Trees are classed into two broad groups: the conifers or cone-bearing trees which hold their leaves all year and bear their seeds in cones, and the deciduous trees which lose their leaves in the fall and do not bear their seeds in cones. It is usually quite simple to decide to which group a particular tree belongs. When this has been done, you are ready to pin down the actual identity of the tree. There are many tree identification books available from your Library. Using them you will be able to identify most trees.


When you travel along roads and highways to fields and woods, you will see flowers that differ from those which you may have growing in your yard at home. Those that you have growing in your yard are usually grown from seeds or bulbs and roots purchased from a store. These varieties have been selected because they have appeal to the general public and are sought for planting in yards. They all have their beginnings in some wild flower. The flowers, which you see growing along roadways, fencerows and streams as you wander in the field, are termed wildflowers. It is the purpose of this section to describe some and give information on their identification.

First, let’s look at how a typical flower is constructed. There are four main parts of every flower: the petal, the sepal, the pistil and the stamen. (See Figure 1-1)

Each has a purposeful part of the flower. The petals of the flower are the showy part, that which we admire for color or form.

The sepals are the rings of smaller, generally green, bracts below the petals. These often are colored also, and have different forms from one kind of flower to another. The pistils and the stamens are the essential parts of every flower for they are the means for the reproduction of that plant. The stamens produce the pollen that fertilizes the pistil and enables the ovules in the pistil to develop into seeds. This transfer of pollen grains may take place due to the wind or may be accomplished when insects crawl around in the flower in search of nectar. Pollen grains, clinging to the hairs on the legs of the insect, are carried from the stamens to the pistil. The flowers of any plant have only one goal: producing seeds for the propagation of that plant. The word “flower” is generally used to describe a flowering plant, although it is actually the name of only one part of the plant.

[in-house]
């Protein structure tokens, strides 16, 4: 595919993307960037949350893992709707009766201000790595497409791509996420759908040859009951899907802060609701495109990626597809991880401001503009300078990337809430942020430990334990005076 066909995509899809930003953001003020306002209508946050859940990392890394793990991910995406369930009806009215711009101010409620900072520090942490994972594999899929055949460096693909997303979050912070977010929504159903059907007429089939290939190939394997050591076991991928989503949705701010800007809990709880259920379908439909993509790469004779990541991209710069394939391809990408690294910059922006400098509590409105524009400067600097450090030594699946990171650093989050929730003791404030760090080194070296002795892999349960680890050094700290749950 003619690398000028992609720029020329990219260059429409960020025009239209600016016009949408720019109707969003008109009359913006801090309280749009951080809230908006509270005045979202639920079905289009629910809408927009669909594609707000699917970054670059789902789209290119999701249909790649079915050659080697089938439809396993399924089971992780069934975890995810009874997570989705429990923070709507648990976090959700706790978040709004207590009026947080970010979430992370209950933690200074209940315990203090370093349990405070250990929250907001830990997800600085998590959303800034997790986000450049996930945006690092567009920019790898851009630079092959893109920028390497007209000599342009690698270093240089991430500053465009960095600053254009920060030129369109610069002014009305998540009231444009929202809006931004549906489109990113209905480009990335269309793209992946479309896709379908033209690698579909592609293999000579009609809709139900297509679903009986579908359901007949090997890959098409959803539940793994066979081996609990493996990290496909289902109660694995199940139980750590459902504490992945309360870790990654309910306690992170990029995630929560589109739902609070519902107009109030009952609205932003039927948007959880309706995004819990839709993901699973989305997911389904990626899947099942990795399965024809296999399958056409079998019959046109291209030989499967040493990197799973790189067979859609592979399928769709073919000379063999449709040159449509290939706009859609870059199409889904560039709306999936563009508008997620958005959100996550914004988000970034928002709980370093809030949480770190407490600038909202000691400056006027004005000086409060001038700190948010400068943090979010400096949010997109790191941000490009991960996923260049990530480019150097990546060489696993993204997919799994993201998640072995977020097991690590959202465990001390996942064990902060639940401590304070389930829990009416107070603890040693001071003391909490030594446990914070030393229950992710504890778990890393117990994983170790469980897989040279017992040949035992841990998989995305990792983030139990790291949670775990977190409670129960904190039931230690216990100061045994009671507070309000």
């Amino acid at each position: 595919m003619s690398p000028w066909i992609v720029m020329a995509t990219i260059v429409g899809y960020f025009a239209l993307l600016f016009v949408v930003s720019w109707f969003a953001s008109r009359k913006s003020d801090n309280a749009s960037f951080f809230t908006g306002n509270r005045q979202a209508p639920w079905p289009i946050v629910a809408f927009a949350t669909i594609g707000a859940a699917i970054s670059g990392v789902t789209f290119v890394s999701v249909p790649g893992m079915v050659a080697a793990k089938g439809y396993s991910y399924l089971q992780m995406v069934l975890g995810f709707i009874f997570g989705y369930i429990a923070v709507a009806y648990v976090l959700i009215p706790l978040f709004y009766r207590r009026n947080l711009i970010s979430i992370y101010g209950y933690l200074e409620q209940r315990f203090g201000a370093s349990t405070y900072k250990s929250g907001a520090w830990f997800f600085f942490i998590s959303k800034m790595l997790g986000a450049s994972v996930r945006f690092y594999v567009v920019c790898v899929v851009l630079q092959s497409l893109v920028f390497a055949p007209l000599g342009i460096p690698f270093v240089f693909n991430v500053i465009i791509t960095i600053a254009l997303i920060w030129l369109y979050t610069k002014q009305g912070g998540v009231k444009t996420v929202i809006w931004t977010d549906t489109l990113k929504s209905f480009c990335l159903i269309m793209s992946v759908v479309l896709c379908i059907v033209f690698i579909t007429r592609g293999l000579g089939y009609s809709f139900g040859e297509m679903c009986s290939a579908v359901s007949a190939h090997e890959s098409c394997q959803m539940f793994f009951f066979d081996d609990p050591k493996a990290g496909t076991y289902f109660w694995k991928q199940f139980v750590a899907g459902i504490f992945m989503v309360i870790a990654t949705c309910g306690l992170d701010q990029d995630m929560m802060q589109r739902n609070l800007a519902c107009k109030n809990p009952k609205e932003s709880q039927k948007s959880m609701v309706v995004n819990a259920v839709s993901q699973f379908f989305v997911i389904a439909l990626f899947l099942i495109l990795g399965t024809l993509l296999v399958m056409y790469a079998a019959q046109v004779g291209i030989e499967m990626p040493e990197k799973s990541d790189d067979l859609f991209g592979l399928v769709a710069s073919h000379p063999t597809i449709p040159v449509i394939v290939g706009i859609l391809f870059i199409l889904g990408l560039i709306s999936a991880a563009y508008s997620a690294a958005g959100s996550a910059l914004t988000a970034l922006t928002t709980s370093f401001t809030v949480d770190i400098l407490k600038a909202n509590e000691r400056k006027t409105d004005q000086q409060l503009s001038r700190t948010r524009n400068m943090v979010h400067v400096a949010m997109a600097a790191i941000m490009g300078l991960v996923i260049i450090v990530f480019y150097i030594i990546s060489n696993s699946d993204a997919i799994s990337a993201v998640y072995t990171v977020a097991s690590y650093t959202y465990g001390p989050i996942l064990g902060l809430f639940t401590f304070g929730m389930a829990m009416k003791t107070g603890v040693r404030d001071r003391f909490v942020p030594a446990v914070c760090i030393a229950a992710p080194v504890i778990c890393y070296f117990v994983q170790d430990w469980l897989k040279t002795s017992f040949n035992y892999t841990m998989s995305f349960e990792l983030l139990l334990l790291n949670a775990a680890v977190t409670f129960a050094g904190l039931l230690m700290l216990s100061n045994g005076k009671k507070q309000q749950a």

Many flowering plants are very useful to us, providing materials for food, clothing and shelter. Plants that we do not like and which do not provide useful materials are usually termed “weeds”. It is a characteristic of weeds that they are active, hardy flowering plants that thrive in poor soil and under adverse conditions. Flowers are in bloom every month of the year in some parts of the country. Only a few are found during the winter, the natural resting time for nature. Late in the spring, there is a general rush of blooming when many flowers push forth. This rush slacks off in the early summer and is followed by another surge of blooms in the early fall.

Most identification systems for flowers are based on color. Guidebooks are divided into sections of flowers, which are white or whitish, yellow and orange, pink or red, blue or violet and green or brown. Obtain a good guide to flowers and study it. Learn the system of identification, which it proposes. Then take to the field for hours of enjoyment of color and form.